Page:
Totoro is there to help you along the way from Mitaka Station to Ghibli Museum
Children can play on a huge replica of the Catbus from My Neighbor Totoro (1988) and watch animated shorts exclusive to the museum. There is also an ever-changing range of exhibitions exploring Ghibli’s creative process.
Japan is the birthplace of karaoke
If you love belting out your favorite songs, whether in front of a small group of friends or a crowd of random strangers, then you’ll want to take advantage of the huge karaoke culture while in Japan.
You might not be aware that Karaoke actually originated in Japan and continues to be incredibly popular: there are currently around 100,000 karaoke boxes and bars across the country.
Fashion lovers arriving in Japan should head directly to Tokyo’s most stylish area, Harajuku, where most of the biggest Japanese trendsetters set up shop.
Takeshita Dori, Harajuku, Tokyo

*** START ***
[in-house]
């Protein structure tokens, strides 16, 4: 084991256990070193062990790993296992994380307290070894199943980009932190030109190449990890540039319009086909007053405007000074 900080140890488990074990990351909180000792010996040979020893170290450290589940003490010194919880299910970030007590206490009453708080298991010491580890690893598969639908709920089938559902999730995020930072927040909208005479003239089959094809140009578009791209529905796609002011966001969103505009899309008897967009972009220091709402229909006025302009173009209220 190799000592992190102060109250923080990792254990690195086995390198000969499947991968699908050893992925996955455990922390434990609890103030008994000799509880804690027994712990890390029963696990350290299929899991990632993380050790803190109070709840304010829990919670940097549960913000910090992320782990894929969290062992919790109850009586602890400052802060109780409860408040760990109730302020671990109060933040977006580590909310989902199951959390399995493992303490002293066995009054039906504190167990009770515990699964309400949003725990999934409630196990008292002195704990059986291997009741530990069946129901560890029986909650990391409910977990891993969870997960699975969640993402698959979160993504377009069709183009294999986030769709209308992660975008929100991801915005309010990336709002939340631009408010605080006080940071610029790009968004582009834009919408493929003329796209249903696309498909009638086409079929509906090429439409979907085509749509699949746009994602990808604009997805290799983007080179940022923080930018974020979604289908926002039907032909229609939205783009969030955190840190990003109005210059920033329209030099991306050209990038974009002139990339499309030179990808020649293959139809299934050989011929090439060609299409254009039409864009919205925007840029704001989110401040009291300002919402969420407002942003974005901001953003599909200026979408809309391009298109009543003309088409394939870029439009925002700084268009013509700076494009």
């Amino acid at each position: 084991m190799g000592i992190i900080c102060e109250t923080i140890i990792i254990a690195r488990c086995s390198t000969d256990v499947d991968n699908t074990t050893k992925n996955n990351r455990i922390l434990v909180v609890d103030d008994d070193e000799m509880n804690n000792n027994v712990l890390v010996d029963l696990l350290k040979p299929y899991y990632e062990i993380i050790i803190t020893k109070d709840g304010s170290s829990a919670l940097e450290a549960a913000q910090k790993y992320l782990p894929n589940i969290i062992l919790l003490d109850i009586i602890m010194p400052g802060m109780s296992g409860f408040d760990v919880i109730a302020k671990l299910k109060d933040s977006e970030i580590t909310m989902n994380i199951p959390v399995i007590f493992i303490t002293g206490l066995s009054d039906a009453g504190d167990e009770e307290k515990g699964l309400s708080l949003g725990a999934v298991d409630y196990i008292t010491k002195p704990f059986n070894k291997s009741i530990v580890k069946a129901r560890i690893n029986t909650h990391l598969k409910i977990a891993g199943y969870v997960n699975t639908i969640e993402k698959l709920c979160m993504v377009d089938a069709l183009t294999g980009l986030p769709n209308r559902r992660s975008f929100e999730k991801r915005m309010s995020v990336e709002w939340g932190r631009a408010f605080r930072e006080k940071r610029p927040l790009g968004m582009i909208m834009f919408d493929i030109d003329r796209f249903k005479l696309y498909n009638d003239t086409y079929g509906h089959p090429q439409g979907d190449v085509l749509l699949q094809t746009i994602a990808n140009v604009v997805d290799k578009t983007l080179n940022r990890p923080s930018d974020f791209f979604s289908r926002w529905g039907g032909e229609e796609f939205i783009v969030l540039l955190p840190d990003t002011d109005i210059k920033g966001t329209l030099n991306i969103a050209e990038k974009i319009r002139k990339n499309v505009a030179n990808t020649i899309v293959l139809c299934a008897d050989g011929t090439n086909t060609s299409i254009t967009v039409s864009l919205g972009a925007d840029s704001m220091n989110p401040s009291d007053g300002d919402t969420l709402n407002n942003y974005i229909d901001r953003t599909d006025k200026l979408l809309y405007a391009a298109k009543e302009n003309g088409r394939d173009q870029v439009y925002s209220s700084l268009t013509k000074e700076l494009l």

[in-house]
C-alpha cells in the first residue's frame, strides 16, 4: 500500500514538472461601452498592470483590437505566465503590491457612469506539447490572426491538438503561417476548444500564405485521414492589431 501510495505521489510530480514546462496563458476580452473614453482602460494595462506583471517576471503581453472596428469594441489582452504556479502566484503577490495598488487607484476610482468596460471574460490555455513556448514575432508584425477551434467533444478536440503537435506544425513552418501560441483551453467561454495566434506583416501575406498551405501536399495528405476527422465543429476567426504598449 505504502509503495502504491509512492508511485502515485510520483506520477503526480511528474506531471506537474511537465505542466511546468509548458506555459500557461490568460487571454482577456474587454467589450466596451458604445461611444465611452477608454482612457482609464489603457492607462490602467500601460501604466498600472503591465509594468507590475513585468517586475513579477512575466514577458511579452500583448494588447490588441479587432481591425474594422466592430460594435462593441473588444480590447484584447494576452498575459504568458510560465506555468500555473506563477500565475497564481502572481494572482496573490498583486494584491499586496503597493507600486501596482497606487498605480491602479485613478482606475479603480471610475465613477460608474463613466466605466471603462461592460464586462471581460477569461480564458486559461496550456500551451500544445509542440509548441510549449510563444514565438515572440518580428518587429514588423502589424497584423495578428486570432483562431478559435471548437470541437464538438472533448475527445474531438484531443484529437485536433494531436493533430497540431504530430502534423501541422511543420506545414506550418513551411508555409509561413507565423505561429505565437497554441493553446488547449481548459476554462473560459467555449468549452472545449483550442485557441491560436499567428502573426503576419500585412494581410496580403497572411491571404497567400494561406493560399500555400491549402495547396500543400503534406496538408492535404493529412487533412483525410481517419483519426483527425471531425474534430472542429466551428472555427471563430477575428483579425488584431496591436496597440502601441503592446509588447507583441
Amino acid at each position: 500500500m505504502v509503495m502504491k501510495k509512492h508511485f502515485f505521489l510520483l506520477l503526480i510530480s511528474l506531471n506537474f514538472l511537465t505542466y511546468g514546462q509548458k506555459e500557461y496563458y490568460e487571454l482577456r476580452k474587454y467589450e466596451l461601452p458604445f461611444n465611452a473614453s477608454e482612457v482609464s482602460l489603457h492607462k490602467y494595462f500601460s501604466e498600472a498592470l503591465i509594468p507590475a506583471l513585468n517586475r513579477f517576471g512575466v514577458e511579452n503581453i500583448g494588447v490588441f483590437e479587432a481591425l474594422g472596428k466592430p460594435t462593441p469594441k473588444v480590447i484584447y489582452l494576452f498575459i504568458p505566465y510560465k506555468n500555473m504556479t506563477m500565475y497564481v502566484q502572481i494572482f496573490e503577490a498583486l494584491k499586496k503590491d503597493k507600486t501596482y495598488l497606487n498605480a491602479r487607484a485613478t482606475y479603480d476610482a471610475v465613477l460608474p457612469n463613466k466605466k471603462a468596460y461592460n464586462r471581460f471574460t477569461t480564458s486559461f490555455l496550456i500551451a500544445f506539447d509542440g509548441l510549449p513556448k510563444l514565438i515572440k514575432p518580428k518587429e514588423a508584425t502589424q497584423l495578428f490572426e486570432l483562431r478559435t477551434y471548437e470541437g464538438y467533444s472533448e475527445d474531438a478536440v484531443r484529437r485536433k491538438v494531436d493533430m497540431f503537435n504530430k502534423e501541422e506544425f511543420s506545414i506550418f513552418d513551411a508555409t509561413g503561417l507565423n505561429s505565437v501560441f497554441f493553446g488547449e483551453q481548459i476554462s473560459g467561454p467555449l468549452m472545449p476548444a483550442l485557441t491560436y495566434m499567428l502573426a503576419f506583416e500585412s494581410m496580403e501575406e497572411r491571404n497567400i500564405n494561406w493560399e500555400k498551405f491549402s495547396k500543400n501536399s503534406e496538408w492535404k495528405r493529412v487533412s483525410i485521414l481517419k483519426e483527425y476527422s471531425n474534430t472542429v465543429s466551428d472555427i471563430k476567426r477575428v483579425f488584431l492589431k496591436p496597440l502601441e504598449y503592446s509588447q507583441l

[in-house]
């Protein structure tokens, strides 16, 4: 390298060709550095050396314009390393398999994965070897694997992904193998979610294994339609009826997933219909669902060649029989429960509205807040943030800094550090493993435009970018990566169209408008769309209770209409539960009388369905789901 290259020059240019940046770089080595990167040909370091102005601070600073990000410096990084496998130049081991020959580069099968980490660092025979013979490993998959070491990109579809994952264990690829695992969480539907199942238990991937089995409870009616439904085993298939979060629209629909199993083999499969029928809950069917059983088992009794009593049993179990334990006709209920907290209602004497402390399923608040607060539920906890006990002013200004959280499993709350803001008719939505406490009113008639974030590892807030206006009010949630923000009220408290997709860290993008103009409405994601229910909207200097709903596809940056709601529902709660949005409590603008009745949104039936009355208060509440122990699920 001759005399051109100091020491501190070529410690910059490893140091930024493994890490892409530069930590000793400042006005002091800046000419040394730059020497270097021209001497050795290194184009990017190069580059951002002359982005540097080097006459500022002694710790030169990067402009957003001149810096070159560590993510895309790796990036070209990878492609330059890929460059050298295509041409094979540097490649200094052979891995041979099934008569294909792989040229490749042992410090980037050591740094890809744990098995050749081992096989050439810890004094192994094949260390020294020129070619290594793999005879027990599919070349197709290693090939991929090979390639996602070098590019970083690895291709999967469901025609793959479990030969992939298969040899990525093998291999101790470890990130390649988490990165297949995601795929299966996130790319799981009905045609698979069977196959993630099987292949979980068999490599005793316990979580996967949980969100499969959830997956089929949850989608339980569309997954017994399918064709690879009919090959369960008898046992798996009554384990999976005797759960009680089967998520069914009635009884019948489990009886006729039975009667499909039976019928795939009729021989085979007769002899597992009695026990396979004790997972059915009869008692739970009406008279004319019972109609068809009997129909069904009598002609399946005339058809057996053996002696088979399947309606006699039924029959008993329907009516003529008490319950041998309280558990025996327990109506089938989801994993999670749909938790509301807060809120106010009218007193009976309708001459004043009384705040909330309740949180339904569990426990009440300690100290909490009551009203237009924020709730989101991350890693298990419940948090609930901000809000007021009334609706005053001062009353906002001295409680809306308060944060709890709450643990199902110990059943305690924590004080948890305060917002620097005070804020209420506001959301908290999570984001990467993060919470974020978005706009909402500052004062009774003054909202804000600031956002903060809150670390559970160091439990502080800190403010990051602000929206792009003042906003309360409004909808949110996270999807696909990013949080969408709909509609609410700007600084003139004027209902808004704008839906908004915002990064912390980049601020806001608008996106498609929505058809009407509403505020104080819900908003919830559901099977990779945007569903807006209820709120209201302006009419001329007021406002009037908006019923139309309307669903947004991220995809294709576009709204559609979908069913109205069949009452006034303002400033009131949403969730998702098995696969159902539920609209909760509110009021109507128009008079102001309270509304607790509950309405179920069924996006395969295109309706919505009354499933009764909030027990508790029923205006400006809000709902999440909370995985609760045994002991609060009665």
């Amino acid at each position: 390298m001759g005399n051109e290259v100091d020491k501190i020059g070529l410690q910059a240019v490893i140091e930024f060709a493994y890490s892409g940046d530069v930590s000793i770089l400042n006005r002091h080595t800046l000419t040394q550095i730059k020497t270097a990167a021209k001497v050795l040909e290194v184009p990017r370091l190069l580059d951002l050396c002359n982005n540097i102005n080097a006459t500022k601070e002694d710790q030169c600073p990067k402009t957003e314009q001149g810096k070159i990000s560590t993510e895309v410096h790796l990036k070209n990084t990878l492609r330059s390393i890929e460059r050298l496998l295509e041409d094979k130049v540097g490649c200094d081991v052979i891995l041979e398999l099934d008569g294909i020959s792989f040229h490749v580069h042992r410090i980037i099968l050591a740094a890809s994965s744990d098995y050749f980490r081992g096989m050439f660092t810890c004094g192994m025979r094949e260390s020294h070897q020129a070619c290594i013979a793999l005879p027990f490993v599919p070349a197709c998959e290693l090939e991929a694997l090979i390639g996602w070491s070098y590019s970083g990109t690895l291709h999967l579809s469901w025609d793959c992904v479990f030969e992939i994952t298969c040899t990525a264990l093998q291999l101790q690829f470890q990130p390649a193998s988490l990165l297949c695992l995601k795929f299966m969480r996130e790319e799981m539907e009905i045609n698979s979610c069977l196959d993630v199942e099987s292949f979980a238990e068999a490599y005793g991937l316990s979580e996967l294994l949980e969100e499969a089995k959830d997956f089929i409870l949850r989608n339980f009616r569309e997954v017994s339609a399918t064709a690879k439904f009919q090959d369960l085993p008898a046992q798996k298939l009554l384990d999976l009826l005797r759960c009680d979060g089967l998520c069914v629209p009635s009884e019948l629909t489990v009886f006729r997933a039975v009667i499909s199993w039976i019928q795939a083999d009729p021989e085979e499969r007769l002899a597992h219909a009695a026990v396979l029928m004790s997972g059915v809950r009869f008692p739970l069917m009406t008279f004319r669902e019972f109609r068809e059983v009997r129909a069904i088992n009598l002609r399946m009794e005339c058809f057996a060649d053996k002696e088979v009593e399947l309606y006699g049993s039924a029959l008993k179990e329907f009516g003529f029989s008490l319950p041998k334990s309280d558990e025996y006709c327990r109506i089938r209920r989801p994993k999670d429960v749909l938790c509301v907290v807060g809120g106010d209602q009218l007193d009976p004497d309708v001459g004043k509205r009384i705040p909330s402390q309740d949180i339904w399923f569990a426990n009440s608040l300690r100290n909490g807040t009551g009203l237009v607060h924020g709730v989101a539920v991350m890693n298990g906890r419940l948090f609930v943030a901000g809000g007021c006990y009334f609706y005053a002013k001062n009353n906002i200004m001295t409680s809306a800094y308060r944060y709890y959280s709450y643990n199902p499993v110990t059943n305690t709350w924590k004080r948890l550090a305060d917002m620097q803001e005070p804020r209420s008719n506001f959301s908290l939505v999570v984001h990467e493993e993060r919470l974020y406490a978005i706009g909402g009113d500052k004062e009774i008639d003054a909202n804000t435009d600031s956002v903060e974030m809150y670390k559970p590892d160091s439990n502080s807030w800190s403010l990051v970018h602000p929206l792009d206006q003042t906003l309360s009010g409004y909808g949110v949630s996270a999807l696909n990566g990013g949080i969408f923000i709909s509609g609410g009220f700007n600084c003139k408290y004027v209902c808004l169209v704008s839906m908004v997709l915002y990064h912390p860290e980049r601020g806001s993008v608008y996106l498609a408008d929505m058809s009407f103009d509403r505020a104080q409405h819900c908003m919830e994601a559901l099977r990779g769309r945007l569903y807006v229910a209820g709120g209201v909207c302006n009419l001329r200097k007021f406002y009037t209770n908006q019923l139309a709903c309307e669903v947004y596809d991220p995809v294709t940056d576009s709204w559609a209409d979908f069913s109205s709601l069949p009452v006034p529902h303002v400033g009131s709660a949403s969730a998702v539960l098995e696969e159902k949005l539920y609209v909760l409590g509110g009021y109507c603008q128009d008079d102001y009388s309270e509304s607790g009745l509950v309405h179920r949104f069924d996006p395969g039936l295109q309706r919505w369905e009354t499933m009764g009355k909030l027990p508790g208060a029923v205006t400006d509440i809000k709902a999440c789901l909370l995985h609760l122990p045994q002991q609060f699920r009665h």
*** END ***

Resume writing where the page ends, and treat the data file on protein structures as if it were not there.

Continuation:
Those more interested in traditional Japanese fashion may want to pay a visit to Kyoto and try on one of the elegant kimonos or yukatas the city is famous for.
Japan is very safe
Japan is considered to be one of the safest countries in the world, and has one of the lowest global crime rates.
Japanese people often leave their doors unlocked, children are perfectly safe traveling on the subway by themselves, and visitors are able to walk around the cities at night without having to worry.
Nevertheless,as when traveling to any foreign destination, visitors to Japan should still exercise caution in crowded places and use common sense.
Can I Travel To Japan Now? November 2022
Japan is finally open! Travelers from most countries can now enter Japan without applying for a visa in advance. Here are all the details on visa-free travel, vaccination and Covid test requirements.